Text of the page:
Author: Katie Blom

Avoiding the Top 7 Landmines in M&A

If you’re a baby boomer and you’re a business owner, chances are you’re starting to think about selling your business. So many unknowns surround the sale process, but one thing is for certain–you will want to be confident about whatever decision you make.  Confidence starts with knowledge of the sale process and an understanding of how costly shortcuts can be. You only have one chance to sell your business and there are no do-overs. What follows is a brief summary to help you learn–and avoid–the top seven landmines we see in Mergers and Acquisitions (M&A) transactions.

Landmine #1 – Not appreciating the state of the Mergers and Acquisitions market.

The M&A cycle has large ups and large downs. This is out of your control. However, understanding the market allows you to be proactive and take the best course of action. Currently, the market is hot and buyers are overpaying for desired targets.  The M&A market won’t stay like this forever and the time to sell may very likely be now.

Landmine #2 – Not Understanding Business Valuations

Could a mother or father put a price tag on a child? For the owner, selling their business almost seems like a similar struggle. Owners have poured their blood, sweat and tears into building and running their company; making it difficult for them to be objective.  A Business Valuation, even a short form valuation, will help the owner get a true understanding of what value a buyer would attribute to the business.

Landmine # 3 – Not Understanding Net Value

Much time is spent negotiating the purchase price, but what should really matter to a seller is how much money they will put in their pocket at the end of the transaction.  The net value should always be computed on the front end. To avoid disappointment, you need to keep in mind how different the sales price can be from the net value. Just some examples of items that needed to be deducted from the sales price are as follows:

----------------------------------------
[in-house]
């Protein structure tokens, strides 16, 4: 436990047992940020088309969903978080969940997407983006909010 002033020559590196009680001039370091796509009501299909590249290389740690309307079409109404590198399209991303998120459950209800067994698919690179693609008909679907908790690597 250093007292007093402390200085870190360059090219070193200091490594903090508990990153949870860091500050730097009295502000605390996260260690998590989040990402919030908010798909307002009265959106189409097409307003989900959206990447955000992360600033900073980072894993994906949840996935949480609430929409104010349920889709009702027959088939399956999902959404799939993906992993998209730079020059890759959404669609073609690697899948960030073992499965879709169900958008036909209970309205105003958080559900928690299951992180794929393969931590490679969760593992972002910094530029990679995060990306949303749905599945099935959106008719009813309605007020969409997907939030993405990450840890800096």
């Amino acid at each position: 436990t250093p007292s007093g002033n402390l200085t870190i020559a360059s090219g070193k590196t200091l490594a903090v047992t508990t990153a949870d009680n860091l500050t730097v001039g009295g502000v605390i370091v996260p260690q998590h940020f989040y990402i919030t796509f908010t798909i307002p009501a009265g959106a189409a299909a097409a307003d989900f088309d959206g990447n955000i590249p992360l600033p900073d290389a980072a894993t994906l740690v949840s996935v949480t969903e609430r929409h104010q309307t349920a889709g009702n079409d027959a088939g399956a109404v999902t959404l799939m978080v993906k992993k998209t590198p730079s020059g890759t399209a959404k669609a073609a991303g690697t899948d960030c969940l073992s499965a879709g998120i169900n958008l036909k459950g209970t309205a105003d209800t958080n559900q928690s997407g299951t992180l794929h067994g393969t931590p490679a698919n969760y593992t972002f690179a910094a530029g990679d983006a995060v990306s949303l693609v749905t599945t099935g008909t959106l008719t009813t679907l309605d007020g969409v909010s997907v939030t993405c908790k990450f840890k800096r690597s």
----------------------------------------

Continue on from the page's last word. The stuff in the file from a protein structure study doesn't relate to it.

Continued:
• Transaction expenses (including broker, lawyer and accountant)
  • Equipment financing
  • Lines of credit
  • Working capital
  • Taxes (including depreciation and recapture)
  • Escrow
  • Seller Note

Landmine #4 – Not Understanding Risk Allocation

Warranties and representations are the promises the seller makes to the buyer as to the condition of the business. They tend to make up the bulk of the long purchase agreement that will be signed between the parties.   Common examples include:

  • Ownership of Intellectual Property
  • Proper Classification of Employees
  • Binding Contracts
  • Environmental Condition of Property

Another important aspect of risk allocation is indemnification.  Sellers must pay attention and heavily negotiate how much post-closing risk they will bear.  The seller and the buyer must negotiate complicated matters such as a cap on post-closing liability, how long representations and warranties will continue after closing, and if a deductible applies to minor claims that arise following closing.

Landmine #5 – Not Planning Ahead

The value of proactive planning cannot be overstated.  Identifying and fixing a problem before a buyer discovers it will have very real positive impact upon the value the buyer will pay and the amount of post-closing risk a seller will bear.  If you plan to sell your business in three years, the time to start planning is now.  (Somewhat) simple steps you can take to increase value include: